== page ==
Folk Art Museum

On the left of the public road leading from Kastro (Chora) to Ano Meria a narrow, rocky pathway winds its way up to the entrance to the “thimonia”. The earliest building, on the right, is estimated to have been built in the 17th century. It is divided into three areas: the house, the oil-press-cheesery, the oven. The walls are of drystone masonry, i.e. without any kind of mortar. The collapsed ceiling and roofs were also renovated. The traditional technique used throughout the Cyclades was used: the ceiling was covered by large schistose slabs supported by beams of unplaned tree trunks. The buildings were always long and narrow, so that the length of the trees was sufficient. A mixture of lime and earth was spread over the slabs or along the joins and on top of this a thick layer of dried seaweed. Finally, the entire roof was covered with a clean argillaceous earth, which becomes impervious on drying. The largest of the three buildings served as the residence of the family until the 19th century. At the end of the century, when a new homestead was built within the same “thimonia”, it was used as a cellar in which the harvest was stored in large storage jars and other pottery vessels. The tools and implements used by the peasants were left there. The adjacent building housed the oil-press and cheesery. The process of oil production, however, began out¬side with the crushing of the olives using the heavy stone cylinder, rotated on by three men. The third area of the building is the oven, which was fired with scrub, furze and thyme. Next to it is the essential shelf, which has been equipped with all the other necessities of a household oven. The chimney, like all those in the old settlement, is a pottery jar without a bottom. The fold of the animals on the north side of the “thimonia” is contemporary with the old house.

The settlement relied entirely on rainwater, which ran off the roof and was collected in cisterns, two of which have been preserved in the “thimonia” and have been cleaned out and waterproofed. The small threshing floor of the “thimonia”, the the built stone base by wooden axles turned plough, harrow and other agricultural imple¬ments has survived. At the centre of the “thimonia” traces of a very primitive pressing floor for grapes have been found, an example of adapting nature to man’s needs. The large oblique slabs set up out of doors beside the cistern are the laundry in¬stallation for washing clothes. In the north drystone wall was the tiny “orchard” with its sole lemon tree, planted recently. At the end of the 19th century a new residence was built on the west side of the “thimonia”, exemplifying the diachronic development of the local culture, with three spacious rooms: the parlour, bedchamber and kitchen. This Museum, portraying the way of life of a rural unit of the past, is a type of eco-museum, to use the terminology of mod em Museology. The Folk Art Museum began its operation in the summer of 1988 and belongs to the “Folegandros” Cultural Association, whose chairman is the artist Markos Venios. Bibliographical Source: “The Folegandros Folklore Museum” by Angeliki Vavilopoulou-Charitonidou.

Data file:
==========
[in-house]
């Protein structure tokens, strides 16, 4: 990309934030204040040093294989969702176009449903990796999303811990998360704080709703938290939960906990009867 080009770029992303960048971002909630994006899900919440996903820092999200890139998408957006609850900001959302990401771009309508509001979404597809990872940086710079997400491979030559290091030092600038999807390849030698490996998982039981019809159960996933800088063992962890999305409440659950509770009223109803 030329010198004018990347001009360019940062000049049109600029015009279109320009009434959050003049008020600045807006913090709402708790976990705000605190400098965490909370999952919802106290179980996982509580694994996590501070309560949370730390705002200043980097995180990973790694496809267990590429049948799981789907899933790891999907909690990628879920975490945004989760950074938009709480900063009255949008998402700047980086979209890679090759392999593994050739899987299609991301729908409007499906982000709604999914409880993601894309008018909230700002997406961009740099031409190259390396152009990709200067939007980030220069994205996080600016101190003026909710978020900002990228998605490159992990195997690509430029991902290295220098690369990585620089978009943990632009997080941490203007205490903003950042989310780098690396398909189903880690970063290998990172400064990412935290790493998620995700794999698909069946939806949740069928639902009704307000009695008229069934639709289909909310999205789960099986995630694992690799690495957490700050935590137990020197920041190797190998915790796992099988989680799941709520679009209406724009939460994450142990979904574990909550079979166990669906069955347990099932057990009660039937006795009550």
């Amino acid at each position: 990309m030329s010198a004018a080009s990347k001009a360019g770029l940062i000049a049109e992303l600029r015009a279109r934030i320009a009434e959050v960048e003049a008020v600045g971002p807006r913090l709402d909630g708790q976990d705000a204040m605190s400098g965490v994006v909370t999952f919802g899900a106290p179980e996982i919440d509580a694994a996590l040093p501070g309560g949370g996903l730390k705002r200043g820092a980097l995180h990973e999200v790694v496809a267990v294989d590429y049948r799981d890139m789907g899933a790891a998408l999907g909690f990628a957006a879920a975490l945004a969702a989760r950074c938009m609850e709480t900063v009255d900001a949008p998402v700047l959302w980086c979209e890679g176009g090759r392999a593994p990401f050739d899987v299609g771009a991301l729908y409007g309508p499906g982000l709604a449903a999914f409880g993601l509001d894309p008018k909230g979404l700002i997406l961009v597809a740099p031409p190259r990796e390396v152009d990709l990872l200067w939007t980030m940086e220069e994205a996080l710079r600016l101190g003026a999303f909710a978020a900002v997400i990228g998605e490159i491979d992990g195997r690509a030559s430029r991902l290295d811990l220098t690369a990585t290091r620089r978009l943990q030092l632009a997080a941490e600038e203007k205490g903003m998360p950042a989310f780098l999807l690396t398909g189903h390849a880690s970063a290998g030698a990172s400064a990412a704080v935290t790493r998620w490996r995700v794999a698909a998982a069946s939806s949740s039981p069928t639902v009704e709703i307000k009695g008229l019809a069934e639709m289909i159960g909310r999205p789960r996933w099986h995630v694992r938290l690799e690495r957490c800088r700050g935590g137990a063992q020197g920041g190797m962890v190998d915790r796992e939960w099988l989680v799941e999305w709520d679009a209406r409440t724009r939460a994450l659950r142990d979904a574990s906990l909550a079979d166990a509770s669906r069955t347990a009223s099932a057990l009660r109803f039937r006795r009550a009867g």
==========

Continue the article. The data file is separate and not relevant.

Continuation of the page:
Chryssospilia: The Cave of Folegandros

Folegandros, a not easily accessible island until recently, and even more so in ancient times, hides a treasure: “Chryssospilia” cave, located on the NE side of the island, on Paleokastro hill, before the cape of Panagia. The cave can be reached both by land and by sea, but access is extremely difficult. Ancient writers refer to Folegandros and travelers describe the difficulties and dangers they faced in order to descend into the cave, which they usually call “Mega” (the Great Cave). Today, surface corrosion has destroyed most of the steps hewed in ancient times, which are still known on the island as the “Greek steps”. Access from the sea requires a dead calm, however no strenuous rock-climbing is required to reach the cave and the ellipsoid entrance and the first large chamber (100 m. long and 50 m. wide), the Roman reservoirs. The cave’s development is almost linear, with a general direction to the NW. After the first large entrance space, you come to a 70-m. long chamber, with a varying width, which is connected to the first chamber via a long hallway. This chamber is richly decorated with discoid stalactites. The stone decor continues for 300 m. into the depths of the cave, with various formations, but this is not the only impressive aspect. Where nature has left empty spaces, “visitors” to the cave have left their mark by writing their names on the walls. Often, they added adjectives declaring their origin, such as Serifios, Kris, Ilios, Naxios (from Serifos, Crete, Ilia and Naxos respectively). They are names of “good adolescents”. In any case, only good, or “bad” adolescents could have reached the cave and its apocryphal chambers, and placed a white phal¬lusshaped stalactite, as an object of worship, next to another phallic formation, inscribed with the name Archianax. Female names are rare. The names have been inscribed using natural argillaceous material, clay with iron oxide in lighter or darker colours than the walls of the cave, which remains quite deeply embossed into the stone. In other points, more rarely, this clay was used to overlay the surface that was chiselled with a sharp tool. How the cave was actually used is not known. For worship maybe, or an adolescent exercise or both, or perhaps it was connected to the overlying ancient settlement or the worship of Apollon Prostatirios (Apollo the Protector). It is certain that continued excavations will reveal a lot more.